Is Adobe a Good Long-Term Investment?
William is a member of The Motley Fool Blog Network -- entries represent the personal opinion of the blogger and are not formally edited.
As I research the stock market, I download files in the Adobe (NASDAQ: ADBE) pdf format. I always wondered about Adobe, what they make and how they monetize it.
Adobe makes software that enables any type of multimedia experience from video making to web design and hosting and of course making electronic documents. They also make software that helps you analyze web data and market products via the web. With the internet becoming more and more of an economic necessity, Adobe may be a worthy investment, but research and due diligence are required.
Moving into the Cloud
I think that there are advantages and disadvantages to the cloud concept. The advantages can be that you can access your capabilities anywhere without the liability of a single personal laptop or device. All you need is a log-in id and a password. However, if you didn’t have internet capability then you wouldn’t have access to your files if they were only saved on the cloud. Adobe, like so many other tech companies out there, is moving into the cloud. For up to $75 a month, without a contract, a customer can have full access to the Adobe Creative Cloud, which includes the ability to download Creative Suite programs and immediately access upgrades as they come available. It also enables you to create and share content via Apple or PC apps and provides web hosting, file storage and pdf creation capability. Personally I prefer to have my software and files on my hard drive, but if the market is moving toward the cloud then I would want to own stock in a company that can change to market conditions.
The fundamentals of Adobe are questionable. As shown in the first graph below, the total debt to equity ratio has declined from 57% in 2010 to 54% in the most recent quarter in 2012. As shown in the second graph below free cash flow declined from $1.2 billion in 2008 to $976 million in 2010 and then went back to $1.3 billion in 2011. For six months ending June 1, 2012 the free cash flow was $651 million, down from $652 million from June 1, 2011. Adobe does have an excellent cash to stockholders' equity position of 49% as of the most recent quarter, or close to $3 billion. Profitability is down in the most recent quarter compared to last year. Two of the biggest reasons were an increase in royalty cost and an increase in obsolete inventory. The biggest threat to any tech investment is obsolescence. The question going forward is: Can Adobe expand their cloud platforms faster than their products become obsolete? One of the advantages of the cloud is instant updating.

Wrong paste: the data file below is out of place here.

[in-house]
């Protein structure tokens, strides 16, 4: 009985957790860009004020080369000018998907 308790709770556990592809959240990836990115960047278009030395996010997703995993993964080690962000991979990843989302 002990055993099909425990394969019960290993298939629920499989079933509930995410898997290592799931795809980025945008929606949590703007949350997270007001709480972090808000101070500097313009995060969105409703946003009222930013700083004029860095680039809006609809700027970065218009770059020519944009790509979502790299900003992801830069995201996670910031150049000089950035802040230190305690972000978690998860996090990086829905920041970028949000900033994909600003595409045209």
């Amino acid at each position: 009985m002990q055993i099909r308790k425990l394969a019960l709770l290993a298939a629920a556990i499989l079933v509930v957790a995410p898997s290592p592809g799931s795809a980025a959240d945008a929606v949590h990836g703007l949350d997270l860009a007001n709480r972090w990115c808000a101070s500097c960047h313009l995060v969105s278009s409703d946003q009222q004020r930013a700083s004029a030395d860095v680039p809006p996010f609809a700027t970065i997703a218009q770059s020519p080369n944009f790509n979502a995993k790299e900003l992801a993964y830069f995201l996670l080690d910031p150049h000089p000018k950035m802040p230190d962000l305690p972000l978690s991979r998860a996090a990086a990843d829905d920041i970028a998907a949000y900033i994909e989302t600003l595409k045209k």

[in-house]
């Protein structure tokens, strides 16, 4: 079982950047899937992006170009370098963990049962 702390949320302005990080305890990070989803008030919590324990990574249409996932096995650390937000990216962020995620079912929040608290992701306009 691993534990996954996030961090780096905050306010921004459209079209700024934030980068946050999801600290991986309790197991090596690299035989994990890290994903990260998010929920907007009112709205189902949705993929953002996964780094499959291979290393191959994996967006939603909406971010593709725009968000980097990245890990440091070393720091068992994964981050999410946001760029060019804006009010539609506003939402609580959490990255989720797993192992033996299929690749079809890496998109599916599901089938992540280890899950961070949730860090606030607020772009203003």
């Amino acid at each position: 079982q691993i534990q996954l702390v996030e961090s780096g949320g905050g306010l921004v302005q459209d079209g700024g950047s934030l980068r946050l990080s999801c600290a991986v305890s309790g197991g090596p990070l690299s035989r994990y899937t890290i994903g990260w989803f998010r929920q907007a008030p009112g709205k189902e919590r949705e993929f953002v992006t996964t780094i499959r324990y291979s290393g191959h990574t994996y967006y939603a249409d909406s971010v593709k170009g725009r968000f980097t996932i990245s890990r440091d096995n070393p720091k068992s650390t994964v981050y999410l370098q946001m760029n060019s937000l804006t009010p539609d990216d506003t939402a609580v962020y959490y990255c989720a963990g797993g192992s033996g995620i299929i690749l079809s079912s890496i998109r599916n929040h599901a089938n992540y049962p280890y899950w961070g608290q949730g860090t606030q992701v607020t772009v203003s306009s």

The competition out there for web hosting and creative media is fierce. One of the components of the Creative Cloud is web hosting. A number of web hosting services are offered for free. Google’s blogger for example hosts blog websites and they have a basic web analytic and traffic tool. Yahoo! (NASDAQ: YHOO) offers web hosting for $12 a month with unlimited storage space, unlimited site pages, and comes equipped with site design tools. Yahoo! also offers multimedia tools such as a Photo Gallery with slide show, a Paypal button and Google Gadgets. Adobe only offers 20 gigabytes of storage in their Creative Cloud for $75 per month. Adobe does offer unlimited site pages and the ability to have 5 hosted sites. Adobe offers such a wide range of graphic design tools such as photo editing that there is no comparison. Microsoft (NASDAQ: MSFT) has the SharePoint software which offers social networking capabilities, search capabilities, and website design capabilities in addition to other software tools for things such as video editing. Microsoft also has deep pockets to absorb mistakes in its product lineup.
Weighing the Risks
Adobe’s stock is trading at 20 times earnings. This makes the market price risk too high. It does have excellent cash to stockholder’s equity position of 49% as of the most recent quarter, or close to $3 billion dollars, so it can hold its own for a while fundamentally. A couple of coin tosses are: What’s going to happen to the company in the cloud world? Are there going to be more obsolete products appear in their costs?
The high valuation and intense competition as well as fluctuating profitability make me want to stay away from this company. If there was a steep correction in Adobe’s stock price, I might reconsider if there isn’t a corresponding decay in its business model.
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